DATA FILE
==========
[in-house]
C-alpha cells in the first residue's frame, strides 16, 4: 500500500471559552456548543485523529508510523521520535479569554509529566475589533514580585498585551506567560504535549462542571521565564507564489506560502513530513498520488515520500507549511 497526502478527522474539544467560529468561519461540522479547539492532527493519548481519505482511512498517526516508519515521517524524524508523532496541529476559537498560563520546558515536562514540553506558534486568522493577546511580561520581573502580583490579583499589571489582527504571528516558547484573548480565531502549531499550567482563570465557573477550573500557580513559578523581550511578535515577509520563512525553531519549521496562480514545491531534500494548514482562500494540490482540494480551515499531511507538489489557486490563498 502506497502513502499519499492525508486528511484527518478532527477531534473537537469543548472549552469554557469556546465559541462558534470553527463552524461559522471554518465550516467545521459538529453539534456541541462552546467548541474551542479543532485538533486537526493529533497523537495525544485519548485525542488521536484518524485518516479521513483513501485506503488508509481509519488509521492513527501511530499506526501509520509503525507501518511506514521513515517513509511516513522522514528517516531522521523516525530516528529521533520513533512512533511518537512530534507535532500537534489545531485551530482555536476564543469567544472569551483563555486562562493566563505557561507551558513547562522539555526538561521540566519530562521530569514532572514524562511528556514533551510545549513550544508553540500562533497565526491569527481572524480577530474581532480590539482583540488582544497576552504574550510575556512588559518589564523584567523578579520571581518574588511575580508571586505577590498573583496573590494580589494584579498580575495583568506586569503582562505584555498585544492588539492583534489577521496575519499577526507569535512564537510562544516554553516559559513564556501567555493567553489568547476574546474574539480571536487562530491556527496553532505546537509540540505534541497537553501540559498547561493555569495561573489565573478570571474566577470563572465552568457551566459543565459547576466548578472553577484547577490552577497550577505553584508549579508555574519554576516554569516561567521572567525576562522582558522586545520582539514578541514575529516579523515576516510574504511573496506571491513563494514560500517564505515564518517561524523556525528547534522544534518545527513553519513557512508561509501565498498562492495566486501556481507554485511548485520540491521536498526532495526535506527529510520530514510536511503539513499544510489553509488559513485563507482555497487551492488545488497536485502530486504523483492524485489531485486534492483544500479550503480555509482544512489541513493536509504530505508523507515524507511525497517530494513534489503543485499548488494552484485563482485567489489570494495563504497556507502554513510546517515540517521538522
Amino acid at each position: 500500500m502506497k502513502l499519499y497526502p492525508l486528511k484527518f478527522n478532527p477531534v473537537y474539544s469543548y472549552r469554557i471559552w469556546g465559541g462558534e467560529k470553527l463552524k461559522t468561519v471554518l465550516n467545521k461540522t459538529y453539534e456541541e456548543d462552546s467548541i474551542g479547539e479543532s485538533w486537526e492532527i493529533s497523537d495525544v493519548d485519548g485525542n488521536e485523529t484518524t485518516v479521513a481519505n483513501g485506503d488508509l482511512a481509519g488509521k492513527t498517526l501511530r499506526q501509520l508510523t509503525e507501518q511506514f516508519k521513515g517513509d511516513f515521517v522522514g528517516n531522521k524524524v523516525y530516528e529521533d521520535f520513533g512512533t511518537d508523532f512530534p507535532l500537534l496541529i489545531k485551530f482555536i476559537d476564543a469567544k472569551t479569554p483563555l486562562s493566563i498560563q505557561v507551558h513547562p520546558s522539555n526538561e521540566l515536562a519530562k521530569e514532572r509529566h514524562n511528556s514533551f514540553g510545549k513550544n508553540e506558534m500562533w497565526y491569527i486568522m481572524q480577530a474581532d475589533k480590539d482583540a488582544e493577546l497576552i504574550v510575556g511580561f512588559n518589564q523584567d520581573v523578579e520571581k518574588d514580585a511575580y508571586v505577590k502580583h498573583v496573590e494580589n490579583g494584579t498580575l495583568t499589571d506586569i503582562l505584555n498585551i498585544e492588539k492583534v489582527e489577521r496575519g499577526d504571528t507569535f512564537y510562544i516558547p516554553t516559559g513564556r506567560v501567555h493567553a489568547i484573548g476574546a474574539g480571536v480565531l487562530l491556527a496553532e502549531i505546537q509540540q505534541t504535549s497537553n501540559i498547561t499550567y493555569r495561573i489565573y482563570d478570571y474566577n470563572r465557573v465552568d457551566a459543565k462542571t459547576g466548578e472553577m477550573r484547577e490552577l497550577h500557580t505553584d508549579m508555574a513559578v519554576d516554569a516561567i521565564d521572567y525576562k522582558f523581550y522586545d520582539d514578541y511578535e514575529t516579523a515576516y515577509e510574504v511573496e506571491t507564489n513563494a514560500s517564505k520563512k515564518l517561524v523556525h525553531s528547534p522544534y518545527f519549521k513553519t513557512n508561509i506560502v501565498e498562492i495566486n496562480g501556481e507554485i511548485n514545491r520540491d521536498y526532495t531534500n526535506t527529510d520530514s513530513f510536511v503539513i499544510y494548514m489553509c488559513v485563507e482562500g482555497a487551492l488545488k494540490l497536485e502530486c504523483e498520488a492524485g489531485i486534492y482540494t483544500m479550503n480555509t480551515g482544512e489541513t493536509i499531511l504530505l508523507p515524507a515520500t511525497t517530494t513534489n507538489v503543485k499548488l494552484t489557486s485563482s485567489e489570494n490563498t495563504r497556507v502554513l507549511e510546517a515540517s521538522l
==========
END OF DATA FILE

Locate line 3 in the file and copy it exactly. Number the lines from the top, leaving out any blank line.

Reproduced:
Amino acid at each position: 500500500m502506497k502513502l499519499y497526502p492525508l486528511k484527518f478527522n478532527p477531534v473537537y474539544s469543548y472549552r469554557i471559552w469556546g465559541g462558534e467560529k470553527l463552524k461559522t468561519v471554518l465550516n467545521k461540522t459538529y453539534e456541541e456548543d462552546s467548541i474551542g479547539e479543532s485538533w486537526e492532527i493529533s497523537d495525544v493519548d485519548g485525542n488521536e485523529t484518524t485518516v479521513a481519505n483513501g485506503d488508509l482511512a481509519g488509521k492513527t498517526l501511530r499506526q501509520l508510523t509503525e507501518q511506514f516508519k521513515g517513509d511516513f515521517v522522514g528517516n531522521k524524524v523516525y530516528e529521533d521520535f520513533g512512533t511518537d508523532f512530534p507535532l500537534l496541529i489545531k485551530f482555536i476559537d476564543a469567544k472569551t479569554p483563555l486562562s493566563i498560563q505557561v507551558h513547562p520546558s522539555n526538561e521540566l515536562a519530562k521530569e514532572r509529566h514524562n511528556s514533551f514540553g510545549k513550544n508553540e506558534m500562533w497565526y491569527i486568522m481572524q480577530a474581532d475589533k480590539d482583540a488582544e493577546l497576552i504574550v510575556g511580561f512588559n518589564q523584567d520581573v523578579e520571581k518574588d514580585a511575580y508571586v505577590k502580583h498573583v496573590e494580589n490579583g494584579t498580575l495583568t499589571d506586569i503582562l505584555n498585551i498585544e492588539k492583534v489582527e489577521r496575519g499577526d504571528t507569535f512564537y510562544i516558547p516554553t516559559g513564556r506567560v501567555h493567553a489568547i484573548g476574546a474574539g480571536v480565531l487562530l491556527a496553532e502549531i505546537q509540540q505534541t504535549s497537553n501540559i498547561t499550567y493555569r495561573i489565573y482563570d478570571y474566577n470563572r465557573v465552568d457551566a459543565k462542571t459547576g466548578e472553577m477550573r484547577e490552577l497550577h500557580t505553584d508549579m508555574a513559578v519554576d516554569a516561567i521565564d521572567y525576562k522582558f523581550y522586545d520582539d514578541y511578535e514575529t516579523a515576516y515577509e510574504v511573496e506571491t507564489n513563494a514560500s517564505k520563512k515564518l517561524v523556525h525553531s528547534p522544534y518545527f519549521k513553519t513557512n508561509i506560502v501565498e498562492i495566486n496562480g501556481e507554485i511548485n514545491r520540491d521536498y526532495t531534500n526535506t527529510d520530514s513530513f510536511v503539513i499544510y494548514m489553509c488559513v485563507e482562500g482555497a487551492l488545488k494540490l497536485e502530486c504523483e498520488a492524485g489531485i486534492y482540494t483544500m479550503n480555509t480551515g482544512e489541513t493536509i499531511l504530505l508523507p515524507a515520500t511525497t517530494t513534489n507538489v503543485k499548488l494552484t489557486s485563482s485567489e489570494n490563498t495563504r497556507v502554513l507549511e510546517a515540517s521538522l